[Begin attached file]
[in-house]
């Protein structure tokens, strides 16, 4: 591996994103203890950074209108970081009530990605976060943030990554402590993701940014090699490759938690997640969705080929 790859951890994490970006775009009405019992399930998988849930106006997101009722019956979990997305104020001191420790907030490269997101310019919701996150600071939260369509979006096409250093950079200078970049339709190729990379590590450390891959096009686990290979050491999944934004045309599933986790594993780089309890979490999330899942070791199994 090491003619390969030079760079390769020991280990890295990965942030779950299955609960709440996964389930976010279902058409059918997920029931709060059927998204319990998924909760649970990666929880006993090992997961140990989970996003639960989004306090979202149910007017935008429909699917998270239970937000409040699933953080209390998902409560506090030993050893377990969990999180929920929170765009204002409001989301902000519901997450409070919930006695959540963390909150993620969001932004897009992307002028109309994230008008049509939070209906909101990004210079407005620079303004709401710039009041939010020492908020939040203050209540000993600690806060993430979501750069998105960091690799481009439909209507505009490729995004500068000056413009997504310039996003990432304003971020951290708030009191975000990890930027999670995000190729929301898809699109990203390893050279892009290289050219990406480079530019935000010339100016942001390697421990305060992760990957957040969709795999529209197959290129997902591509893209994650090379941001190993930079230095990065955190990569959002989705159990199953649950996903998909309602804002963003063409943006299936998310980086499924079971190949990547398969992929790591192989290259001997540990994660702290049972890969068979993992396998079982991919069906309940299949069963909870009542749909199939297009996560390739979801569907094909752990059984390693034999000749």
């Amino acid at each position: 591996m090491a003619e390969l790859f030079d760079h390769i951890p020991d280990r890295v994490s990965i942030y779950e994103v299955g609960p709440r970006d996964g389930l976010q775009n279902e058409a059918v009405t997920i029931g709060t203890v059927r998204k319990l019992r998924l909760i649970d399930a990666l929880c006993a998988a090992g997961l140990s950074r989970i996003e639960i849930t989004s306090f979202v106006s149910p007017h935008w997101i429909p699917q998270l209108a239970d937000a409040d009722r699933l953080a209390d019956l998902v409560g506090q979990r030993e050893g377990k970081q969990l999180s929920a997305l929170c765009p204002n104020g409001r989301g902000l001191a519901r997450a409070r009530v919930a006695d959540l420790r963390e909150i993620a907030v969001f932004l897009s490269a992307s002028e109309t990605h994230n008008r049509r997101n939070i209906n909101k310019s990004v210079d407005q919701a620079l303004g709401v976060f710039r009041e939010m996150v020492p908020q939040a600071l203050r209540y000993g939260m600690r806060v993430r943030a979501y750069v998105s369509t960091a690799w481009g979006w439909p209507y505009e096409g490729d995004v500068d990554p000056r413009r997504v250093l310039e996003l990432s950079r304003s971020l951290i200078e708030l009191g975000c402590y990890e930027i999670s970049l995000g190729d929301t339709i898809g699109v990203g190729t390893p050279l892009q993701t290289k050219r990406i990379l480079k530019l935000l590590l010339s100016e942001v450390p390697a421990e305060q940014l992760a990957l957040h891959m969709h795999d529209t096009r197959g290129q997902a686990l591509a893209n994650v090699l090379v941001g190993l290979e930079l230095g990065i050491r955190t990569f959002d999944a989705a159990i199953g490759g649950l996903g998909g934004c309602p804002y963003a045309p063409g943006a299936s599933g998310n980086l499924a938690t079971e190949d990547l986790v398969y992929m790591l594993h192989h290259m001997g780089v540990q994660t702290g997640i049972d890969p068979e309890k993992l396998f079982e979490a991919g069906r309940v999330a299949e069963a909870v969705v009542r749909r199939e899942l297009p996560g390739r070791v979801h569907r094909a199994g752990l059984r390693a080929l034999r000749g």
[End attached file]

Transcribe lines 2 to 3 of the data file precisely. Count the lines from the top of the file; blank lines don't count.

């Protein structure tokens, strides 16, 4: 591996994103203890950074209108970081009530990605976060943030990554402590993701940014090699490759938690997640969705080929 790859951890994490970006775009009405019992399930998988849930106006997101009722019956979990997305104020001191420790907030490269997101310019919701996150600071939260369509979006096409250093950079200078970049339709190729990379590590450390891959096009686990290979050491999944934004045309599933986790594993780089309890979490999330899942070791199994 090491003619390969030079760079390769020991280990890295990965942030779950299955609960709440996964389930976010279902058409059918997920029931709060059927998204319990998924909760649970990666929880006993090992997961140990989970996003639960989004306090979202149910007017935008429909699917998270239970937000409040699933953080209390998902409560506090030993050893377990969990999180929920929170765009204002409001989301902000519901997450409070919930006695959540963390909150993620969001932004897009992307002028109309994230008008049509939070209906909101990004210079407005620079303004709401710039009041939010020492908020939040203050209540000993600690806060993430979501750069998105960091690799481009439909209507505009490729995004500068000056413009997504310039996003990432304003971020951290708030009191975000990890930027999670995000190729929301898809699109990203390893050279892009290289050219990406480079530019935000010339100016942001390697421990305060992760990957957040969709795999529209197959290129997902591509893209994650090379941001190993930079230095990065955190990569959002989705159990199953649950996903998909309602804002963003063409943006299936998310980086499924079971190949990547398969992929790591192989290259001997540990994660702290049972890969068979993992396998079982991919069906309940299949069963909870009542749909199939297009996560390739979801569907094909752990059984390693034999000749």
């Amino acid at each position: 591996m090491a003619e390969l790859f030079d760079h390769i951890p020991d280990r890295v994490s990965i942030y779950e994103v299955g609960p709440r970006d996964g389930l976010q775009n279902e058409a059918v009405t997920i029931g709060t203890v059927r998204k319990l019992r998924l909760i649970d399930a990666l929880c006993a998988a090992g997961l140990s950074r989970i996003e639960i849930t989004s306090f979202v106006s149910p007017h935008w997101i429909p699917q998270l209108a239970d937000a409040d009722r699933l953080a209390d019956l998902v409560g506090q979990r030993e050893g377990k970081q969990l999180s929920a997305l929170c765009p204002n104020g409001r989301g902000l001191a519901r997450a409070r009530v919930a006695d959540l420790r963390e909150i993620a907030v969001f932004l897009s490269a992307s002028e109309t990605h994230n008008r049509r997101n939070i209906n909101k310019s990004v210079d407005q919701a620079l303004g709401v976060f710039r009041e939010m996150v020492p908020q939040a600071l203050r209540y000993g939260m600690r806060v993430r943030a979501y750069v998105s369509t960091a690799w481009g979006w439909p209507y505009e096409g490729d995004v500068d990554p000056r413009r997504v250093l310039e996003l990432s950079r304003s971020l951290i200078e708030l009191g975000c402590y990890e930027i999670s970049l995000g190729d929301t339709i898809g699109v990203g190729t390893p050279l892009q993701t290289k050219r990406i990379l480079k530019l935000l590590l010339s100016e942001v450390p390697a421990e305060q940014l992760a990957l957040h891959m969709h795999d529209t096009r197959g290129q997902a686990l591509a893209n994650v090699l090379v941001g190993l290979e930079l230095g990065i050491r955190t990569f959002d999944a989705a159990i199953g490759g649950l996903g998909g934004c309602p804002y963003a045309p063409g943006a299936s599933g998310n980086l499924a938690t079971e190949d990547l986790v398969y992929m790591l594993h192989h290259m001997g780089v540990q994660t702290g997640i049972d890969p068979e309890k993992l396998f079982e979490a991919g069906r309940v999330a299949e069963a909870v969705v009542r749909r199939e899942l297009p996560g390739r070791v979801h569907r094909a199994g752990l059984r390693a080929l034999r000749g």